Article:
Healthy summer dishes and recipes

Healthy summer dishes and recipes

Summer is here! We are all happy with the warmth and the sun. There are many summer cooks, but that doesn’t mean we should eat unhealthy foods. Here in Ohio, many fruits and vegetables are in season during the summer.

According to the Ohio Farm Bureau, the following fruits and vegetables are in season and the tastiest during this time: apples, asparagus, lima beans, green beans, broccoli, cabbage, cantaloupe, carrots, cilantro, kale, sweet corn, cucumbers, currants, dill, eggplant, endive and escarole, gooseberries, grapes, kale, leaf lettuce, leeks, mustard greens, okra, onions, green onions, parsley, peaches, peppers, potatoes, radishes, black raspberries, red raspberries, rhubarb, spinach, summer squash, winter squash, strawberries , tomatoes and turnip greens.

Fruits and vegetables are very important for a healthy, balanced diet. They contain vitamins and minerals that are essential for all body systems. For example, did you know that cucumbers contain vitamins K, B and C? They also contain minerals such as copper, phosphorus, potassium and magnesium. Cucumbers are also about 95% water that counts towards the daily water intake. They are a delicious crunchy summer snack! Try this tasty cucumber salad recipe at home:


4 large cucumbers, peeled

1/2 teaspoon salt

2 cups low-fat yogurt

2 teaspoons lemon juice

2-4 cloves garlic, finely chopped

Freshly ground pepper to taste

2 tablespoons chopped fresh parsley, or 2 tablespoons chopped fresh mint

1 tablespoon extra virgin olive oil

Travel directions

– Halve the cucumber and sow it. Cut each cucumber boat in half lengthwise, then halve each quarter. Cut crosswise into 1/4-inch pieces. Place in a bowl, sprinkle with salt, toss and let stand for at least 20 minutes.

Combine yogurt, lemon juice, garlic, pepper, and parsley (or mint) in a medium bowl. Stir in the oil vigorously.

– Drain the cucumbers, return them to the bowl, pour over the yoghurt mixture and toss well.

Home-grown tomatoes are also very popular here in summer. Fun Fact: According to the USDA, a tomato is botanically a fruit, but in 1893 the U.S. Supreme Court ruled that the tomato was a vegetable! Tomatoes contain lycopene which gives them their bright red color. Lycopene can also help protect our cells from damage. You can easily make this caprese salad yourself for a healthy summer treat:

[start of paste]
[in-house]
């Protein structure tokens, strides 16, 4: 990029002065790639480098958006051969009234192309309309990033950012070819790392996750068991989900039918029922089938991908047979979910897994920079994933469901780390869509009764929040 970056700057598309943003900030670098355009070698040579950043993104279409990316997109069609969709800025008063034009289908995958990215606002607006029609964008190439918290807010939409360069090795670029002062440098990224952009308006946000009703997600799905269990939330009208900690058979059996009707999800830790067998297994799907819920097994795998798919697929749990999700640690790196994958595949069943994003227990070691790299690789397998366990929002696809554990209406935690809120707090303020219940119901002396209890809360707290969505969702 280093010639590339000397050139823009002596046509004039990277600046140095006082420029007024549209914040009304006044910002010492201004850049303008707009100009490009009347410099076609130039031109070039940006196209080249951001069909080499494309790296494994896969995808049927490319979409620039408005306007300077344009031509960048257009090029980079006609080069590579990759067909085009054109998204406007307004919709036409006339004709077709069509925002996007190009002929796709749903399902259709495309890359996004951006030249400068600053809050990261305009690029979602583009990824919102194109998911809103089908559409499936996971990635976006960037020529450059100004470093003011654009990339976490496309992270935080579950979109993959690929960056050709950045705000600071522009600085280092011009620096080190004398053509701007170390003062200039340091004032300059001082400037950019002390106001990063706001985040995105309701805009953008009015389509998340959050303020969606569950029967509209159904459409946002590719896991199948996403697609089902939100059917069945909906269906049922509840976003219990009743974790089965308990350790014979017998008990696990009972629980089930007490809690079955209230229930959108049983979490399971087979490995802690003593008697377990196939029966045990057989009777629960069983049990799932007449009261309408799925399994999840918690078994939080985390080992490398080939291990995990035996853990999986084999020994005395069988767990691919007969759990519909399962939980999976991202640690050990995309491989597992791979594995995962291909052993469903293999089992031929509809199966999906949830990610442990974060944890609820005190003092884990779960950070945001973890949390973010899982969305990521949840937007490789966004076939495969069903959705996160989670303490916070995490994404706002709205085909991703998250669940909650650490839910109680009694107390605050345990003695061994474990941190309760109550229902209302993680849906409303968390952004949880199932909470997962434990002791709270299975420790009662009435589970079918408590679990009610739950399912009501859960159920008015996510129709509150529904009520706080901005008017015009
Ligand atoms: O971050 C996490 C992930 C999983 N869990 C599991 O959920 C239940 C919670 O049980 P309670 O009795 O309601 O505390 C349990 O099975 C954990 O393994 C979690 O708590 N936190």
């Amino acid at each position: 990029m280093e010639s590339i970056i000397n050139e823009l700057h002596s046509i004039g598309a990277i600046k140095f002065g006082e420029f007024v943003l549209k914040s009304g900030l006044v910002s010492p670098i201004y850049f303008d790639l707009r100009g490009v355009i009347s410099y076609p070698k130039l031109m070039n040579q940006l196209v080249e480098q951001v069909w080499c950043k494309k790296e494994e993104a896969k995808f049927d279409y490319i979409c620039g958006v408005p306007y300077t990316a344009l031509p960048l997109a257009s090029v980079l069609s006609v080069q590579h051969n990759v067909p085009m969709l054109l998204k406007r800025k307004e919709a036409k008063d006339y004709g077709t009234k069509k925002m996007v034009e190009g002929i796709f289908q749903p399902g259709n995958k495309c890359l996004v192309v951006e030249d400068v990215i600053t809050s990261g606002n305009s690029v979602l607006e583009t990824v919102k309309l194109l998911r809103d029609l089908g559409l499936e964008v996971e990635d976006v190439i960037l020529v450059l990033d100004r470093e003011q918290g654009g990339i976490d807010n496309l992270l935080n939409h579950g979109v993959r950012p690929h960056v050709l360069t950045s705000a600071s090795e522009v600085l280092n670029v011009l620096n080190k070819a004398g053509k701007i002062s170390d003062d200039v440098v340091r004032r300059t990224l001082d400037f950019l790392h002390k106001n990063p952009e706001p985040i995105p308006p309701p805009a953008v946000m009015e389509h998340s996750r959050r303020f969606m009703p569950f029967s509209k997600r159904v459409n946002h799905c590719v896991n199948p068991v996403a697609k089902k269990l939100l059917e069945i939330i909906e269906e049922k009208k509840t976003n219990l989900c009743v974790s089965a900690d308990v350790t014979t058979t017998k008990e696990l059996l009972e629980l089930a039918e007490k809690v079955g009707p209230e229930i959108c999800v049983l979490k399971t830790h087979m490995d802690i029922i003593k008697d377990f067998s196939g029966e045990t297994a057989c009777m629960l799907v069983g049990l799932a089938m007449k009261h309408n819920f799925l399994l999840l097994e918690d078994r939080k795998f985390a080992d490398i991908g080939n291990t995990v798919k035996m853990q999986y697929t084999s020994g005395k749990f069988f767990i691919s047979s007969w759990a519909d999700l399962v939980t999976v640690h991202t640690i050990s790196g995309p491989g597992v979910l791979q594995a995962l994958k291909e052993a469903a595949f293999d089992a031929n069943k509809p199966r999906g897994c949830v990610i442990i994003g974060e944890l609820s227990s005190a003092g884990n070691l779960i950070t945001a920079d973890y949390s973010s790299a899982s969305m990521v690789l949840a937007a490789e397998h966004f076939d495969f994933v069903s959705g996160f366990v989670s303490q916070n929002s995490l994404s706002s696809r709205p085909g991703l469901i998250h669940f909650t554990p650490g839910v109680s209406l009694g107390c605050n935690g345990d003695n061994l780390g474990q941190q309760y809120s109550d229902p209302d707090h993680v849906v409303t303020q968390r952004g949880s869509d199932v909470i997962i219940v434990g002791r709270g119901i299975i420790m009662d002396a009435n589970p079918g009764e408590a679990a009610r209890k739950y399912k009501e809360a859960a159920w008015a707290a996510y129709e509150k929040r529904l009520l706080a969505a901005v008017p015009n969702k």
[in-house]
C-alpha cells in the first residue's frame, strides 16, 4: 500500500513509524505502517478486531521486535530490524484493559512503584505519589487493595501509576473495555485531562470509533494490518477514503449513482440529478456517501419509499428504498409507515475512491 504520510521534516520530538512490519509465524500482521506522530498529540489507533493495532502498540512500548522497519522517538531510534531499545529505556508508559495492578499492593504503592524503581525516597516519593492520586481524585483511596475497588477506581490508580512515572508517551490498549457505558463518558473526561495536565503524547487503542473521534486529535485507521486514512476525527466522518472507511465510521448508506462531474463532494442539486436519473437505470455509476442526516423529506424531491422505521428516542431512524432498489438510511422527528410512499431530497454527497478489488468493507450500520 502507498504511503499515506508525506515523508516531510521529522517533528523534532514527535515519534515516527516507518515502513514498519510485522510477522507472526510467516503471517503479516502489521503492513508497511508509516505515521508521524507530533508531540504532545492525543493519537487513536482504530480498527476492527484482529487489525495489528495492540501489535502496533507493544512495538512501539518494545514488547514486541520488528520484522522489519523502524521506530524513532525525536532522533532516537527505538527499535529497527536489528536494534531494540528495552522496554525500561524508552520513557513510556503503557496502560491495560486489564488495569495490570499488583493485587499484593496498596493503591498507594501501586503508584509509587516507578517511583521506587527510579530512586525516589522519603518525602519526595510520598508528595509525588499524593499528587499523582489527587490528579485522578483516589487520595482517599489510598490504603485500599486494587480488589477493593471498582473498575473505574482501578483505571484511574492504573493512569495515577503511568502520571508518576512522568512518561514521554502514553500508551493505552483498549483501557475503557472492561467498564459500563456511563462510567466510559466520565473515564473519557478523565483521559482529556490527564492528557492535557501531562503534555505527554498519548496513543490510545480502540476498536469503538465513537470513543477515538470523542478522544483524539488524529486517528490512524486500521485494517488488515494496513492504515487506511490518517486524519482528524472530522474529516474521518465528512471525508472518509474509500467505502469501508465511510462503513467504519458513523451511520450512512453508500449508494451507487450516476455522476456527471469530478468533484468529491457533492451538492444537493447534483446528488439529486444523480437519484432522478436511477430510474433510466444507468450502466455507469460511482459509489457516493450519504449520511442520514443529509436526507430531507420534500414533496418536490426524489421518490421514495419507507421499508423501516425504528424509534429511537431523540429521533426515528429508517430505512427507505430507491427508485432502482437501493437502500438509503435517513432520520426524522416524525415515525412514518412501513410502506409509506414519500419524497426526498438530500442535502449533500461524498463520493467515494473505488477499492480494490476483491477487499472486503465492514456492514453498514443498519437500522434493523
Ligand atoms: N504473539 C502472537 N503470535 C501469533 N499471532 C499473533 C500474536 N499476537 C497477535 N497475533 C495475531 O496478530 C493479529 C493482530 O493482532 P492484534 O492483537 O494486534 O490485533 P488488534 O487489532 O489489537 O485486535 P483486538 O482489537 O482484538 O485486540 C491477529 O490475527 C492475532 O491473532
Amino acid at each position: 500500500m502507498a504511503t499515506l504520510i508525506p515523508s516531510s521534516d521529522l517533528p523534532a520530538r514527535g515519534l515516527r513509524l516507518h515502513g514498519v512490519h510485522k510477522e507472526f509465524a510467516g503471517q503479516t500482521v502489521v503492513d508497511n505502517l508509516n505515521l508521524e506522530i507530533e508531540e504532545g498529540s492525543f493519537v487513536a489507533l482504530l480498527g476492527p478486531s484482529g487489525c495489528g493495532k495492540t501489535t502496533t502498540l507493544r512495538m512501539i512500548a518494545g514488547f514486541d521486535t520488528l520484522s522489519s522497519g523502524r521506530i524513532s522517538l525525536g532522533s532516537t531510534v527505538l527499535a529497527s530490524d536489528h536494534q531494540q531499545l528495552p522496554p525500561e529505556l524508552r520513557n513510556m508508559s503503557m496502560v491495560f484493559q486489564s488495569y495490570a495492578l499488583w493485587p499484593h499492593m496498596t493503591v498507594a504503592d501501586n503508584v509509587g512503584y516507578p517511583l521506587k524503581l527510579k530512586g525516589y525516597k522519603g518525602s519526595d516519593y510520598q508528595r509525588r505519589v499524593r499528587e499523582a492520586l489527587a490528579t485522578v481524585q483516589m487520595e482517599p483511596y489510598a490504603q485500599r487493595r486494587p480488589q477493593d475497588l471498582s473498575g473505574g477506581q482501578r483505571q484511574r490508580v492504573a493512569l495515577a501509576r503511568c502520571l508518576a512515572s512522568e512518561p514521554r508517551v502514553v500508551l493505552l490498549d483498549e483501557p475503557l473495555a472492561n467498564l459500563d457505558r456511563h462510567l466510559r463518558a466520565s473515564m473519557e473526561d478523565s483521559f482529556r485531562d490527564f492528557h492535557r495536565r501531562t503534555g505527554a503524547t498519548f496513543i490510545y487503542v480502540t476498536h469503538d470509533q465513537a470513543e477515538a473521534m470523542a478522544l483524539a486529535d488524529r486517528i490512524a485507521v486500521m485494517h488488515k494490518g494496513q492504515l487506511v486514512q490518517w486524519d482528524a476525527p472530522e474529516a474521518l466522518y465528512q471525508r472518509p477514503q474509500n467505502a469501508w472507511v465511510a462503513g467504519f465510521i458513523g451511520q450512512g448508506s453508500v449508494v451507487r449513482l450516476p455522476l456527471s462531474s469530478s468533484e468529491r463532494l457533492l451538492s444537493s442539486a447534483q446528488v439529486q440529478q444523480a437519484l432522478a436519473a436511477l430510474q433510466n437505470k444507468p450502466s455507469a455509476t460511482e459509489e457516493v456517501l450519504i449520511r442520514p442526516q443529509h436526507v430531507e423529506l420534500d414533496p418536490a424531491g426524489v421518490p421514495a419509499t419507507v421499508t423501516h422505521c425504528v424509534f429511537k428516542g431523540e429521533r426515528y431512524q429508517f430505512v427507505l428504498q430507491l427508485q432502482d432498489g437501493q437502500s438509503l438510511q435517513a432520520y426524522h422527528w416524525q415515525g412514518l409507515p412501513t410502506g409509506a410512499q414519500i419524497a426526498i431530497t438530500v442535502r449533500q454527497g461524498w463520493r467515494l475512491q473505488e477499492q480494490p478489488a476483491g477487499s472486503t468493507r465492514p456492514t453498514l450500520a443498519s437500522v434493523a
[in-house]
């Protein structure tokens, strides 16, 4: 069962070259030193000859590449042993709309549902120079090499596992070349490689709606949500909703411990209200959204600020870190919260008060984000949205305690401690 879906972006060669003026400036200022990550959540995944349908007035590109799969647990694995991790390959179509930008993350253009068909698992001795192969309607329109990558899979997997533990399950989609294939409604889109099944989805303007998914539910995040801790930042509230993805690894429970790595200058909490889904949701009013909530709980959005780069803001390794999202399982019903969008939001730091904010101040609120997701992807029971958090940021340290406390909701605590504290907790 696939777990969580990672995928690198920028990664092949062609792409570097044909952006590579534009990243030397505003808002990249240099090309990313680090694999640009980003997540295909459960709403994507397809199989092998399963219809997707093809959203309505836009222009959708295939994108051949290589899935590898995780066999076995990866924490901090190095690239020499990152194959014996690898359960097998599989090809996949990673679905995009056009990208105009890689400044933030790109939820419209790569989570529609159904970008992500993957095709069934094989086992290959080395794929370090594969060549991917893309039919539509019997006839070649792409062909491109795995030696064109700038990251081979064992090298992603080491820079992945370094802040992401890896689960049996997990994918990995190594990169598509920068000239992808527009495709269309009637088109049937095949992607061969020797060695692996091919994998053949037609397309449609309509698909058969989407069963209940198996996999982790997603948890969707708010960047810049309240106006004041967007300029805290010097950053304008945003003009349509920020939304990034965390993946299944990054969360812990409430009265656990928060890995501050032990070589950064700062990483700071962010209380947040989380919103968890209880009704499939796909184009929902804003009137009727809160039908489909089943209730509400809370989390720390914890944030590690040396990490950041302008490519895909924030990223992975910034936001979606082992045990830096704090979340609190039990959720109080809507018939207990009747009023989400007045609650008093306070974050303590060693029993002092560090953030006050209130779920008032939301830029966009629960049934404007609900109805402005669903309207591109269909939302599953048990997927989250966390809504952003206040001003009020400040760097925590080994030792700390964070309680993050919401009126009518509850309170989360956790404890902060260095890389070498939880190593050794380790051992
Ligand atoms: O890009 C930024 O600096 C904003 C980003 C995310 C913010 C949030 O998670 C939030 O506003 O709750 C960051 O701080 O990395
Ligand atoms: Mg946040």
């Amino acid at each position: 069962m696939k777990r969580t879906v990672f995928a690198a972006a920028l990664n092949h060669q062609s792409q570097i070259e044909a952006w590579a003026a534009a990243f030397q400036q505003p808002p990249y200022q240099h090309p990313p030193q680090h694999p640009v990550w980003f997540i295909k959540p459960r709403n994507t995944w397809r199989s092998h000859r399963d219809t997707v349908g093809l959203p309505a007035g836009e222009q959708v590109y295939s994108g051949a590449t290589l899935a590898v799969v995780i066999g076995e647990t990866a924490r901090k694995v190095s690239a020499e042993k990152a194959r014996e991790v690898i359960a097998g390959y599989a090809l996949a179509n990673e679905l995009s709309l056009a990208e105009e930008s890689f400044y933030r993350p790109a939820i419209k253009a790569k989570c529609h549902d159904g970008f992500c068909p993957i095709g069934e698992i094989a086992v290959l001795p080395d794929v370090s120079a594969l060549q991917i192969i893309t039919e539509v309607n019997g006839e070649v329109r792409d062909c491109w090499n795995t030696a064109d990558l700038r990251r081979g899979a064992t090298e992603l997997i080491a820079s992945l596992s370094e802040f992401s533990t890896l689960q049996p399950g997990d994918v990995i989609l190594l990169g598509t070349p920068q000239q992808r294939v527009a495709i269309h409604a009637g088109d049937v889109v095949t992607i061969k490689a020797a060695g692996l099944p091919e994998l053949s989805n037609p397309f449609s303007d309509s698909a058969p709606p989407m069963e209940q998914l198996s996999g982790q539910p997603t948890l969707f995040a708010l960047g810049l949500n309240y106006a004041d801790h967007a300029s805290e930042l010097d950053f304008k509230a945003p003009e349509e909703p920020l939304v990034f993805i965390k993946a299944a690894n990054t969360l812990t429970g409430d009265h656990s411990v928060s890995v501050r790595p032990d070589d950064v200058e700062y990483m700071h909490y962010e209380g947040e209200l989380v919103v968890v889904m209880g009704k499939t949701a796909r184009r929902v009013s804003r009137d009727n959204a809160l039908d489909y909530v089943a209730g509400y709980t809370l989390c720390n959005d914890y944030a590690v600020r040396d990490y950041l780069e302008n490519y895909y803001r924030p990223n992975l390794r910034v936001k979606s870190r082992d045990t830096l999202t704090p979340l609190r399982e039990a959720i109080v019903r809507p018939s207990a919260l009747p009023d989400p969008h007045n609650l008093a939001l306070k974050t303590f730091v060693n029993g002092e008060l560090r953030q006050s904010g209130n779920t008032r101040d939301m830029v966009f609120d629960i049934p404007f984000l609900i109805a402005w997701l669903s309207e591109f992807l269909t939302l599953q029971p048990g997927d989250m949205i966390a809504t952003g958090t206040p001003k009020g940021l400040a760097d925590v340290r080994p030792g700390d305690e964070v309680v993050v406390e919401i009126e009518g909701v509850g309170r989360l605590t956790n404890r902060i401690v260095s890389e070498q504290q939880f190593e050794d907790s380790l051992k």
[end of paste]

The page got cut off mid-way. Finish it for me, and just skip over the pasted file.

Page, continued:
3 bunch-ripe tomatoes, 1/4-inch-thick slices

1-pound fresh mozzarella, 1/4-inch thick slices

20 to 30 leaves (about 1 bunch) fresh basil

Extra virgin olive oil, for drizzling

Coarse salt and pepper

Travel directions

– Arrange slices of tomato and mozzarella alternately and place a basil leaf in between on a large, shallow dish.

– Drizzle the salad with extra virgin olive oil and season with salt and pepper.

Sweet corn is also a favorite at this time of year. Corn comes in different colors. It contains fiber, vitamin C and many other vitamins and minerals. Be careful not to load your ear of corn with too much butter! Try some lime juice, olive oil, or a dash of chili powder instead. You can try this Mexican street corn salad recipe:


6 ears fresh corn

1 jalapeno

1/4 cup red onion, diced

1/4 cup fresh cilantro, chopped

1/4 cup cotija cheese (or Parmesan)

2 tbsp olive oil

2 tbsp lime juice (juice of a lime)

1/4 tsp sea salt

1/8 tsp freshly ground black pepper

1/8 teaspoon ground cayenne pepper (optional)

Travel directions

– Prepare corn by shelling and then grilling the ears on a gas or charcoal grill or over an open fire, until lightly charred and toasted. When cool enough to handle, remove the corn from the cob with a sharp knife.

– Grill jalapeno until skin is charred and black in places. Chop jalapeno and remove seeds and ribs for less heat.

– In a large bowl, combine corn, chopped jalapeno, red onion, cilantro, cotija cheese, olive oil, lime juice, salt, pepper, and cayenne pepper. Throw lightly. Serve with a few extra lime wedges and an extra pinch of cheese and coriander.

Don’t forget to look for fresh fruits and vegetables at the local farmer’s market. While fruits and vegetables are generally considered healthy, they can potentially interact with certain medications or cause problems with certain medical conditions if eaten in excess, so check with your healthcare provider before starting any new diet.

Janessa Williamson, RN, is a health educator at Fayette County Public Health. June is the month of fresh fruits and vegetables. For more recipes, visit

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